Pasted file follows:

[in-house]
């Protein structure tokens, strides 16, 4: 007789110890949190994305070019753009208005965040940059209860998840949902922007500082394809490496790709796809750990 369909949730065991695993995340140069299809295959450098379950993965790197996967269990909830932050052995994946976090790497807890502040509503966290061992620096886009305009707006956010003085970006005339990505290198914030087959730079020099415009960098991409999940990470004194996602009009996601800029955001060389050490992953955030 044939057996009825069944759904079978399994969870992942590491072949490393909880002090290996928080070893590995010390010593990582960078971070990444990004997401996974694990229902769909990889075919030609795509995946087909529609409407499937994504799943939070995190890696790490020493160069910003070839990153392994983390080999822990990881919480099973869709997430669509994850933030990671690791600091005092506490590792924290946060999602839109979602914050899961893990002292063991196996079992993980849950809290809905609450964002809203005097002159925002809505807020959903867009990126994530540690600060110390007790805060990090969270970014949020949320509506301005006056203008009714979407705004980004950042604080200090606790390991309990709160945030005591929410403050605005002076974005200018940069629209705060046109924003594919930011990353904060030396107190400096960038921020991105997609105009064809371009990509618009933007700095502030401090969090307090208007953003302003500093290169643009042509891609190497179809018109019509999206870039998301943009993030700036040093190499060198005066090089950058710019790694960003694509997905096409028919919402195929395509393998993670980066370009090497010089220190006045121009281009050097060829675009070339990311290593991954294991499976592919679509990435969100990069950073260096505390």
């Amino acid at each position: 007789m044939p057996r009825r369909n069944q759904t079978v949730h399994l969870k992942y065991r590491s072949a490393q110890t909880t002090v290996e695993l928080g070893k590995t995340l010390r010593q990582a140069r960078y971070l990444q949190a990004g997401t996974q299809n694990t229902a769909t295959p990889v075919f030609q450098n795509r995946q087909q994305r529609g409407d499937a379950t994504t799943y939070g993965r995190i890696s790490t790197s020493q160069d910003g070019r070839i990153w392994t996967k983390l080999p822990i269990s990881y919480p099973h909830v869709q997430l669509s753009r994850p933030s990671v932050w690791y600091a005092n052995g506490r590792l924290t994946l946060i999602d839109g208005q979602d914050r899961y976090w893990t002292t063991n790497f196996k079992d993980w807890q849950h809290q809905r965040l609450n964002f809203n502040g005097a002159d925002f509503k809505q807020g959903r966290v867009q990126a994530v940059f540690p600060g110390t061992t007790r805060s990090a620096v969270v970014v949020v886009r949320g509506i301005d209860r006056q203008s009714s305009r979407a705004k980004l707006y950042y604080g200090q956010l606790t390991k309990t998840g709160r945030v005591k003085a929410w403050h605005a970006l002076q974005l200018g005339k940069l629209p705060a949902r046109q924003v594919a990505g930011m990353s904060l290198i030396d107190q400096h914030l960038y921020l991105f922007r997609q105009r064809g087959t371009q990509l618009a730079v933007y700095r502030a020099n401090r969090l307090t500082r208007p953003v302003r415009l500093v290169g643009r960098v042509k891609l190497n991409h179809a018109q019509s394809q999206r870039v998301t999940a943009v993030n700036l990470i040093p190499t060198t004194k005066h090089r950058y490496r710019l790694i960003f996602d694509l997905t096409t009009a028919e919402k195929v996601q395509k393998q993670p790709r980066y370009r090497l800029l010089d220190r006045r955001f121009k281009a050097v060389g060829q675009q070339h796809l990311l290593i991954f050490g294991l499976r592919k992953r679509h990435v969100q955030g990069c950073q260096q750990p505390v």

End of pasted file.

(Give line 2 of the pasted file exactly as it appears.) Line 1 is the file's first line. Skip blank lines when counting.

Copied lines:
């Protein structure tokens, strides 16, 4: 007789110890949190994305070019753009208005965040940059209860998840949902922007500082394809490496790709796809750990 369909949730065991695993995340140069299809295959450098379950993965790197996967269990909830932050052995994946976090790497807890502040509503966290061992620096886009305009707006956010003085970006005339990505290198914030087959730079020099415009960098991409999940990470004194996602009009996601800029955001060389050490992953955030 044939057996009825069944759904079978399994969870992942590491072949490393909880002090290996928080070893590995010390010593990582960078971070990444990004997401996974694990229902769909990889075919030609795509995946087909529609409407499937994504799943939070995190890696790490020493160069910003070839990153392994983390080999822990990881919480099973869709997430669509994850933030990671690791600091005092506490590792924290946060999602839109979602914050899961893990002292063991196996079992993980849950809290809905609450964002809203005097002159925002809505807020959903867009990126994530540690600060110390007790805060990090969270970014949020949320509506301005006056203008009714979407705004980004950042604080200090606790390991309990709160945030005591929410403050605005002076974005200018940069629209705060046109924003594919930011990353904060030396107190400096960038921020991105997609105009064809371009990509618009933007700095502030401090969090307090208007953003302003500093290169643009042509891609190497179809018109019509999206870039998301943009993030700036040093190499060198005066090089950058710019790694960003694509997905096409028919919402195929395509393998993670980066370009090497010089220190006045121009281009050097060829675009070339990311290593991954294991499976592919679509990435969100990069950073260096505390």